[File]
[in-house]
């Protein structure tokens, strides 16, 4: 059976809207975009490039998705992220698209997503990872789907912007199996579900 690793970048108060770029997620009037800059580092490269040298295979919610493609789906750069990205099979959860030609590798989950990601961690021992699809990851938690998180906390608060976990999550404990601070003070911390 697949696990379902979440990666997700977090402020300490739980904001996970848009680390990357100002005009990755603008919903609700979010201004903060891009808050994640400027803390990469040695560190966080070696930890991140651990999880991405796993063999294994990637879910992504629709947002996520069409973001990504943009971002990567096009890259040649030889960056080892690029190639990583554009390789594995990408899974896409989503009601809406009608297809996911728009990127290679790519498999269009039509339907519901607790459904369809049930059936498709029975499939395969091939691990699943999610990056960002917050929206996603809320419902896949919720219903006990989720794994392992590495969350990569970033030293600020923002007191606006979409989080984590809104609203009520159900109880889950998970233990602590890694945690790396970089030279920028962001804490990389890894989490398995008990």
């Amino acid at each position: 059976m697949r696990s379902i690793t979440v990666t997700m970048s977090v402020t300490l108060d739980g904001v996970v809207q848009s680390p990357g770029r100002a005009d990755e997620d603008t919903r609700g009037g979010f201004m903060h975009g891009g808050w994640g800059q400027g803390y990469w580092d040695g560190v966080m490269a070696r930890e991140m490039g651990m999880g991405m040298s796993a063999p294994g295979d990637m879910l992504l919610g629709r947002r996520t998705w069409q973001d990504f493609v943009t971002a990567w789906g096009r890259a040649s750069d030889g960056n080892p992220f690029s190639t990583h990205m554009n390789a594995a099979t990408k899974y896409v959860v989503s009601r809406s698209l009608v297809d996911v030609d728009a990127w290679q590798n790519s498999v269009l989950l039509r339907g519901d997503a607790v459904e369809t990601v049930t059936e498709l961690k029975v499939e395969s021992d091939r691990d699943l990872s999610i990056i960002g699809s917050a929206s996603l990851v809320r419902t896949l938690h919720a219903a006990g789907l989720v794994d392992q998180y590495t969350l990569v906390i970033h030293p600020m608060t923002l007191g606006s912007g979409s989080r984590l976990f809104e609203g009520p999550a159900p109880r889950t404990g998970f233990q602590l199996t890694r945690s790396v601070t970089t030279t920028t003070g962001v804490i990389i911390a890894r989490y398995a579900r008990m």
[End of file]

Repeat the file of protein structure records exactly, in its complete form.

[in-house]
């Protein structure tokens, strides 16, 4: 059976809207975009490039998705992220698209997503990872789907912007199996579900 690793970048108060770029997620009037800059580092490269040298295979919610493609789906750069990205099979959860030609590798989950990601961690021992699809990851938690998180906390608060976990999550404990601070003070911390 697949696990379902979440990666997700977090402020300490739980904001996970848009680390990357100002005009990755603008919903609700979010201004903060891009808050994640400027803390990469040695560190966080070696930890991140651990999880991405796993063999294994990637879910992504629709947002996520069409973001990504943009971002990567096009890259040649030889960056080892690029190639990583554009390789594995990408899974896409989503009601809406009608297809996911728009990127290679790519498999269009039509339907519901607790459904369809049930059936498709029975499939395969091939691990699943999610990056960002917050929206996603809320419902896949919720219903006990989720794994392992590495969350990569970033030293600020923002007191606006979409989080984590809104609203009520159900109880889950998970233990602590890694945690790396970089030279920028962001804490990389890894989490398995008990």
């Amino acid at each position: 059976m697949r696990s379902i690793t979440v990666t997700m970048s977090v402020t300490l108060d739980g904001v996970v809207q848009s680390p990357g770029r100002a005009d990755e997620d603008t919903r609700g009037g979010f201004m903060h975009g891009g808050w994640g800059q400027g803390y990469w580092d040695g560190v966080m490269a070696r930890e991140m490039g651990m999880g991405m040298s796993a063999p294994g295979d990637m879910l992504l919610g629709r947002r996520t998705w069409q973001d990504f493609v943009t971002a990567w789906g096009r890259a040649s750069d030889g960056n080892p992220f690029s190639t990583h990205m554009n390789a594995a099979t990408k899974y896409v959860v989503s009601r809406s698209l009608v297809d996911v030609d728009a990127w290679q590798n790519s498999v269009l989950l039509r339907g519901d997503a607790v459904e369809t990601v049930t059936e498709l961690k029975v499939e395969s021992d091939r691990d699943l990872s999610i990056i960002g699809s917050a929206s996603l990851v809320r419902t896949l938690h919720a219903a006990g789907l989720v794994d392992q998180y590495t969350l990569v906390i970033h030293p600020m608060t923002l007191g606006s912007g979409s989080r984590l976990f809104e609203g009520p999550a159900p109880r889950t404990g998970f233990q602590l199996t890694r945690s790396v601070t970089t030279t920028t003070g962001v804490i990389i911390a890894r989490y398995a579900r008990m």